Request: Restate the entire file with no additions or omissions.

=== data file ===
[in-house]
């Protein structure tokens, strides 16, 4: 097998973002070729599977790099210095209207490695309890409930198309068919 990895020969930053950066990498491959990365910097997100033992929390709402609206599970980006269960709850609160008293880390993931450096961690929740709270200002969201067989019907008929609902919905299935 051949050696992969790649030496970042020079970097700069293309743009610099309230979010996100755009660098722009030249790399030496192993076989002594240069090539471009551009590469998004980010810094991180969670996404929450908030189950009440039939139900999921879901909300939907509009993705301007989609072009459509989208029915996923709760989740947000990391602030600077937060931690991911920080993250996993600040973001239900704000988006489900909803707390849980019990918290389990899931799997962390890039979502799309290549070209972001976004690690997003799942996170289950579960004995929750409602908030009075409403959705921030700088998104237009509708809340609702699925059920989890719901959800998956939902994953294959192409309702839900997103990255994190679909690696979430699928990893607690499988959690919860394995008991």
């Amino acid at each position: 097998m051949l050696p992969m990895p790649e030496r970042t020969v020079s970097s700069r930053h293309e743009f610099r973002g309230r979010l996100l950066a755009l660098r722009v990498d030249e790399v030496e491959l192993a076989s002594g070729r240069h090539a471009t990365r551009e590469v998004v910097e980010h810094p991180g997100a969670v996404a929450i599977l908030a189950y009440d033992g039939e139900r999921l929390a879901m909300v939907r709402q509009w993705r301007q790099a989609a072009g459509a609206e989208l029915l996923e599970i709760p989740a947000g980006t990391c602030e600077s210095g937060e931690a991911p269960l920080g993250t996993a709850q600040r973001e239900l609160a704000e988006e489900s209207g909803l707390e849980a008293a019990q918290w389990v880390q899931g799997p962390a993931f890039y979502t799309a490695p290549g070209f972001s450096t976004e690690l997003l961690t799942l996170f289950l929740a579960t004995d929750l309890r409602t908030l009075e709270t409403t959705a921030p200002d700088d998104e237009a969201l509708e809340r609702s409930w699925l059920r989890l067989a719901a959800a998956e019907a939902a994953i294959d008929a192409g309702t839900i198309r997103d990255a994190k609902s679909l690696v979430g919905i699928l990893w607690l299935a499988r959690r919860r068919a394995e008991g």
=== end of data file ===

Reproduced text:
[in-house]
């Protein structure tokens, strides 16, 4: 097998973002070729599977790099210095209207490695309890409930198309068919 990895020969930053950066990498491959990365910097997100033992929390709402609206599970980006269960709850609160008293880390993931450096961690929740709270200002969201067989019907008929609902919905299935 051949050696992969790649030496970042020079970097700069293309743009610099309230979010996100755009660098722009030249790399030496192993076989002594240069090539471009551009590469998004980010810094991180969670996404929450908030189950009440039939139900999921879901909300939907509009993705301007989609072009459509989208029915996923709760989740947000990391602030600077937060931690991911920080993250996993600040973001239900704000988006489900909803707390849980019990918290389990899931799997962390890039979502799309290549070209972001976004690690997003799942996170289950579960004995929750409602908030009075409403959705921030700088998104237009509708809340609702699925059920989890719901959800998956939902994953294959192409309702839900997103990255994190679909690696979430699928990893607690499988959690919860394995008991």
């Amino acid at each position: 097998m051949l050696p992969m990895p790649e030496r970042t020969v020079s970097s700069r930053h293309e743009f610099r973002g309230r979010l996100l950066a755009l660098r722009v990498d030249e790399v030496e491959l192993a076989s002594g070729r240069h090539a471009t990365r551009e590469v998004v910097e980010h810094p991180g997100a969670v996404a929450i599977l908030a189950y009440d033992g039939e139900r999921l929390a879901m909300v939907r709402q509009w993705r301007q790099a989609a072009g459509a609206e989208l029915l996923e599970i709760p989740a947000g980006t990391c602030e600077s210095g937060e931690a991911p269960l920080g993250t996993a709850q600040r973001e239900l609160a704000e988006e489900s209207g909803l707390e849980a008293a019990q918290w389990v880390q899931g799997p962390a993931f890039y979502t799309a490695p290549g070209f972001s450096t976004e690690l997003l961690t799942l996170f289950l929740a579960t004995d929750l309890r409602t908030l009075e709270t409403t959705a921030p200002d700088d998104e237009a969201l509708e809340r609702s409930w699925l059920r989890l067989a719901a959800a998956e019907a939902a994953i294959d008929a192409g309702t839900i198309r997103d990255a994190k609902s679909l690696v979430g919905i699928l990893w607690l299935a499988r959690r919860r068919a394995e008991g």